I am a big hazy jetlagged ball of confusion (though I expect to be a slightly less big ball shortly, since we don’t have a car here; and I use chopsticks slowly and without finesse; and we don’t have any groceries yet, so I’m just not eating – see above re no car). Also Zadie is teething, and jetlagged and unsettled, so I am also breastfeeding 17 times a day. Today I walked her into Sai Kung Town to get a few essentials. The gweipo pushing the fat baby up the hill with yogurt, bread and oranges tumbling out of the pram tray was a sight of cultural misfitism not seen since last time I was here. Or that time in Africa I wore a very short denim skirt (without thinking, obviously…) and got followed all over Arusha by a leeringly salivating (and, if I’m honest, mainly incredulous – I’m comically white) pack of menfolk. Uncomfortable times.
Allow me to take this thing back to the start. When last I wrote, it was from my phone at the Quality Airport Motel in Tullamarine. Joel didn’t arrive until 2.30am, and we had to get up at 5.15am for our shuttle trip to check in. He staggered in, tiredness and sweat emanating from him, and my eyes filled with tears. His did too, but they were more from underslept craze. We shared a silent moment of absolute joyous delirium in the brown-tiled bathroom. It was done. Sure the area behind our garden shed was piled high with two uteloads of rubbish that we couldn’t dump anywhere because the the tip was shut, it being a public holiday; and we’d ended up having to leave our snake, our futon and other miscellaneous crap unsolicited on the porch of a friend away visiting country relatives for Christmas; and Joel had fallen asleep in the ShitTruck and ran two red lights on his way back from the 140th trip to the storage unit; and the last of our chattels was chucked through the door of said unit and the door pulled down immediately in such a fashion as everything will burst forth next time it’s opened – but, WE DID IT.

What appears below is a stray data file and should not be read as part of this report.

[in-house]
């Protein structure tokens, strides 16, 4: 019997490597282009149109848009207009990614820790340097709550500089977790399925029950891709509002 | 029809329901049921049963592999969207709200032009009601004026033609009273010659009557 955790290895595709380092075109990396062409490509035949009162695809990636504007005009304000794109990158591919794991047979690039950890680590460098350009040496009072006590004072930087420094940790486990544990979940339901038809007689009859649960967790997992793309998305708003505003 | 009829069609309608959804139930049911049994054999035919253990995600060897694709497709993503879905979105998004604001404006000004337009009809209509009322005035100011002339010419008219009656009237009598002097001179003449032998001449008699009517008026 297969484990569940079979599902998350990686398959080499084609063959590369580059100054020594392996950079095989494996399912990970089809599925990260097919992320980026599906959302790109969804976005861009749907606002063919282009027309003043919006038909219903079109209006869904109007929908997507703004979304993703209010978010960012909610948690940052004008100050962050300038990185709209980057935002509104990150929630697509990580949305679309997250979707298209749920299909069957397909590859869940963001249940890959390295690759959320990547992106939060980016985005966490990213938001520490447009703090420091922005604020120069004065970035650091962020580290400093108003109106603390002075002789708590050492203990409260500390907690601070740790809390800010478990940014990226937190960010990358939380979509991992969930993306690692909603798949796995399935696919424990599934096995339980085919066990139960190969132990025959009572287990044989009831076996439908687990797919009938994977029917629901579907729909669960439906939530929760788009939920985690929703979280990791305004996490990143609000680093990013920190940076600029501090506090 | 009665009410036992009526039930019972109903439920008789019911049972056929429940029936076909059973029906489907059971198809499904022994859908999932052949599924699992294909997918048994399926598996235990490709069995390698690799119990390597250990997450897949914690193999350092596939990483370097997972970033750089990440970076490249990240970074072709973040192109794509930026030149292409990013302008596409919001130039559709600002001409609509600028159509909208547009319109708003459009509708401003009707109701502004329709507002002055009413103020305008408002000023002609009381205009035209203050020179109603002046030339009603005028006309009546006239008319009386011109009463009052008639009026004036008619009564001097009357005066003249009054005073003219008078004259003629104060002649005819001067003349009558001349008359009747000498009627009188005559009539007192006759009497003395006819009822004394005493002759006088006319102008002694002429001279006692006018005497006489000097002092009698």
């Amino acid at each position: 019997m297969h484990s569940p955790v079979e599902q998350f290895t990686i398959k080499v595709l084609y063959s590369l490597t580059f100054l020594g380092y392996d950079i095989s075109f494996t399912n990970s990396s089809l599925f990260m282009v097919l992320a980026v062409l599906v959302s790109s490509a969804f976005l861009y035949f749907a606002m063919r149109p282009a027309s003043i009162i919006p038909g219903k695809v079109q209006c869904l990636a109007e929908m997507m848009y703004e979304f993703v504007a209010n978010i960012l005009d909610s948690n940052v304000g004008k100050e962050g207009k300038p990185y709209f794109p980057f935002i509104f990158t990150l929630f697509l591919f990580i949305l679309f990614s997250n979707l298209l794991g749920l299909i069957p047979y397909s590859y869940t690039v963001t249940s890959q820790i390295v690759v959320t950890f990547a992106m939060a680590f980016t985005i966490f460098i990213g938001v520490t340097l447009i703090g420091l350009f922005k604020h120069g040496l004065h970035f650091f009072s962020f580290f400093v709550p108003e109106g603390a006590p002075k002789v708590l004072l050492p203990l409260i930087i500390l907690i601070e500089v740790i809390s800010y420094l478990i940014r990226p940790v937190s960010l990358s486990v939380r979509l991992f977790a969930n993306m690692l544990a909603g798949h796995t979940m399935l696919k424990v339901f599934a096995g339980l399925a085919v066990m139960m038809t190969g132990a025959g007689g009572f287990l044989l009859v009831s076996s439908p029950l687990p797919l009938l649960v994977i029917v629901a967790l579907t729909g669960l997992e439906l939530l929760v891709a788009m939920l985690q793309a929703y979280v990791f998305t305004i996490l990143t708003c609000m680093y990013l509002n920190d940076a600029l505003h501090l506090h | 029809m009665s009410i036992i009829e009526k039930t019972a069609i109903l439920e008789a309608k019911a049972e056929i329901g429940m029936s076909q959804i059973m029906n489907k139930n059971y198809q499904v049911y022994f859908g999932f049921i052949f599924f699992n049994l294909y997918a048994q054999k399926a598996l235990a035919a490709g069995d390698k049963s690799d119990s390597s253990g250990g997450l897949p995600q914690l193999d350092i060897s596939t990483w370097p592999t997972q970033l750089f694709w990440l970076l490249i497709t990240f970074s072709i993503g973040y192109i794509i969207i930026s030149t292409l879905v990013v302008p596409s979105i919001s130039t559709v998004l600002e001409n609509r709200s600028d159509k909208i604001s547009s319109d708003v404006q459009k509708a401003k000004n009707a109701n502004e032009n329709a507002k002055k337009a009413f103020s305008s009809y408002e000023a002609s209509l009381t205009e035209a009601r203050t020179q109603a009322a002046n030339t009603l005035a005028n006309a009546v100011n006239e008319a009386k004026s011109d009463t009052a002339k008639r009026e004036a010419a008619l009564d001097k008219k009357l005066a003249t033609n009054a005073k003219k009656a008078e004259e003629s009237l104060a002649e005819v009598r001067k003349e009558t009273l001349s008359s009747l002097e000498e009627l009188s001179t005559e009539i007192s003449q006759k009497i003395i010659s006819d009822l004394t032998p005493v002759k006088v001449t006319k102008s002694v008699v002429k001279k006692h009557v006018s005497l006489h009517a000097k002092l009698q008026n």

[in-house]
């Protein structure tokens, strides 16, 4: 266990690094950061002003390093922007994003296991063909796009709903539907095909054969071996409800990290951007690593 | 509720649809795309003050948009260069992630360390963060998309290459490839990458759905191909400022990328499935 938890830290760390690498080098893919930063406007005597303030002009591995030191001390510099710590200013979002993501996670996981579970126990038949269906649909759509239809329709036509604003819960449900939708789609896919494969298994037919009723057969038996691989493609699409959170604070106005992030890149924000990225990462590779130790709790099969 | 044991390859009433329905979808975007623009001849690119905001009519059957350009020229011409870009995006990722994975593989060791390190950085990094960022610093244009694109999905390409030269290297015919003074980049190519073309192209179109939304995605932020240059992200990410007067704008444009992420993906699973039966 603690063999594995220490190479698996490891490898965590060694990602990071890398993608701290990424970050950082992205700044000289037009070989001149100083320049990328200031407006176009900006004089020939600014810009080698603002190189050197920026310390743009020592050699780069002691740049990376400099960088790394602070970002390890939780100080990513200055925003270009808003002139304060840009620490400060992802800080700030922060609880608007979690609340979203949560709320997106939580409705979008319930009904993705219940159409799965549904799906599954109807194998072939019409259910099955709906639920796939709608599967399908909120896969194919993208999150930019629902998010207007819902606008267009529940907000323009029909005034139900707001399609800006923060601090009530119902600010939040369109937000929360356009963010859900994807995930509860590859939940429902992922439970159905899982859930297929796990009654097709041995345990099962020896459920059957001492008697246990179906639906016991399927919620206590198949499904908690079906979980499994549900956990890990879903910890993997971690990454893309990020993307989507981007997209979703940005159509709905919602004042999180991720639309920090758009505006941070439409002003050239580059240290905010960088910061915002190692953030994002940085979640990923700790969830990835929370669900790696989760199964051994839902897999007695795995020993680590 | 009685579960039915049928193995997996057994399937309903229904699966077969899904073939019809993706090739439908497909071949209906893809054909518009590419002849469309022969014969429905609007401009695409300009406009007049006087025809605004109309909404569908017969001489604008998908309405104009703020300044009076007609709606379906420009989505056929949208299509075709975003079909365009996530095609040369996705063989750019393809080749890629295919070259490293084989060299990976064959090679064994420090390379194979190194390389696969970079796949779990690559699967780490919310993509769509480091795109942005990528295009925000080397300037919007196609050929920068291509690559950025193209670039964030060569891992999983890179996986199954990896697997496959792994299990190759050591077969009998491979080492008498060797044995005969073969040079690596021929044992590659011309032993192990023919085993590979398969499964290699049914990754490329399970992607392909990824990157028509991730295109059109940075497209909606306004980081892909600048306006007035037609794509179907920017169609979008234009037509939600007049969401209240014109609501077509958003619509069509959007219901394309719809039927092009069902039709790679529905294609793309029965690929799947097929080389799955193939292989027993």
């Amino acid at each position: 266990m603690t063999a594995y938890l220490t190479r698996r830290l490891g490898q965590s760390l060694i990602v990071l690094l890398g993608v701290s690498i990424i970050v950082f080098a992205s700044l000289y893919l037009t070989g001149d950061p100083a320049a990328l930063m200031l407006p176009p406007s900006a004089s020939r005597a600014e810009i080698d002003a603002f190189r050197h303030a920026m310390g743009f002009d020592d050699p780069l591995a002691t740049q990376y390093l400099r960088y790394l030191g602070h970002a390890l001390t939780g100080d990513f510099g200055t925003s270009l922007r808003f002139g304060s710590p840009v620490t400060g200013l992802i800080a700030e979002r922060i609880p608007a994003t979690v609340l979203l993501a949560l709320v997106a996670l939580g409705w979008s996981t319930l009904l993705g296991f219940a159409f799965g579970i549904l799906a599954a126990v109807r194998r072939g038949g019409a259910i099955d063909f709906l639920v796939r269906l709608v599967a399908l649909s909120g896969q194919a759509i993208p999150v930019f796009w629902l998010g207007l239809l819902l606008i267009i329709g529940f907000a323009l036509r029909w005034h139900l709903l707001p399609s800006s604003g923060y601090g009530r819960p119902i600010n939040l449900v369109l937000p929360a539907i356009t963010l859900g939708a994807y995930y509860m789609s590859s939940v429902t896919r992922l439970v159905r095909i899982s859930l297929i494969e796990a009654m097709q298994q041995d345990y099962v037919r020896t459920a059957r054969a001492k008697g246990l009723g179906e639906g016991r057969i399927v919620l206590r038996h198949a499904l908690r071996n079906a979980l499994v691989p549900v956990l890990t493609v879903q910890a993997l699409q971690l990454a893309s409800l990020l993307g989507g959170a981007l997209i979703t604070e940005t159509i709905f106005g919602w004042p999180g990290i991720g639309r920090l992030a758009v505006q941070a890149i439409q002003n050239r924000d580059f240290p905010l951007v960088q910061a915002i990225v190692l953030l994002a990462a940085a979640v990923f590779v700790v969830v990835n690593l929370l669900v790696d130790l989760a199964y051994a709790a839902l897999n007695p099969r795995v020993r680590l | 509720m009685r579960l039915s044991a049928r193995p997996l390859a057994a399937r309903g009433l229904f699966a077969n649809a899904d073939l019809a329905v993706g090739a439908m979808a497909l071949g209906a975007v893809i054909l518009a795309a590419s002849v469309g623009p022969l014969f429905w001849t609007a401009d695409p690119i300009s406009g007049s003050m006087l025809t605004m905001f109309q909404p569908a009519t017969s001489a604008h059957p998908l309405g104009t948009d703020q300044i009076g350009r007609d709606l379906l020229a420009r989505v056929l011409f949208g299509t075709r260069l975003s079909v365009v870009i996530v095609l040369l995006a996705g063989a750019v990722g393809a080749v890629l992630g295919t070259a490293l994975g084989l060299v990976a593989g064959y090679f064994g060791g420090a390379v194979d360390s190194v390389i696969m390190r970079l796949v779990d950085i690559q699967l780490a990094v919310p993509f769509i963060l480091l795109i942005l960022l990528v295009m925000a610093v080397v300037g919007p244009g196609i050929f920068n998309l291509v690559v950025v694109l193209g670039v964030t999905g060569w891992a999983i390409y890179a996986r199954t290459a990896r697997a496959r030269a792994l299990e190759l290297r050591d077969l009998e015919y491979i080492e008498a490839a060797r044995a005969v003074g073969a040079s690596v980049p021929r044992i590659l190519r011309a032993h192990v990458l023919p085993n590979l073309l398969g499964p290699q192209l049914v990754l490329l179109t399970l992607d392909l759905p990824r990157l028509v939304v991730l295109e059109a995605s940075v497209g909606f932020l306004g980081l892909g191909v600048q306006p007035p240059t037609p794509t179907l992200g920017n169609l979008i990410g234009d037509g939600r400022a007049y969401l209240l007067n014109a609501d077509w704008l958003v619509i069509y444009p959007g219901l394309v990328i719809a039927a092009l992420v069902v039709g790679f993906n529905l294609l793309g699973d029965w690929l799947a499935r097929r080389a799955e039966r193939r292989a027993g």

The emotional toll of saying goodbye to everyone was unexpected. In the rush to get gone, I hadn’t prepared myself for it. Nonetheless we did it, and we also did the flight, which I describe as Manageable due to Joel and I not having slept more than two hours a night for – literally – five weeks beforehand, and otherwise might even have been ramped up to Positively Comfortable. The kids were little gems. Zadie napped three times. We scored front-row seats so had extra leg room, and were first in line for trolley service (=no seafood congee for breakfast).
Gross abuse of airline headphones, flouting of photography restrictions, and complete disregard for safety regulations vis-a-vis inflight bassinettes. Happy baby though!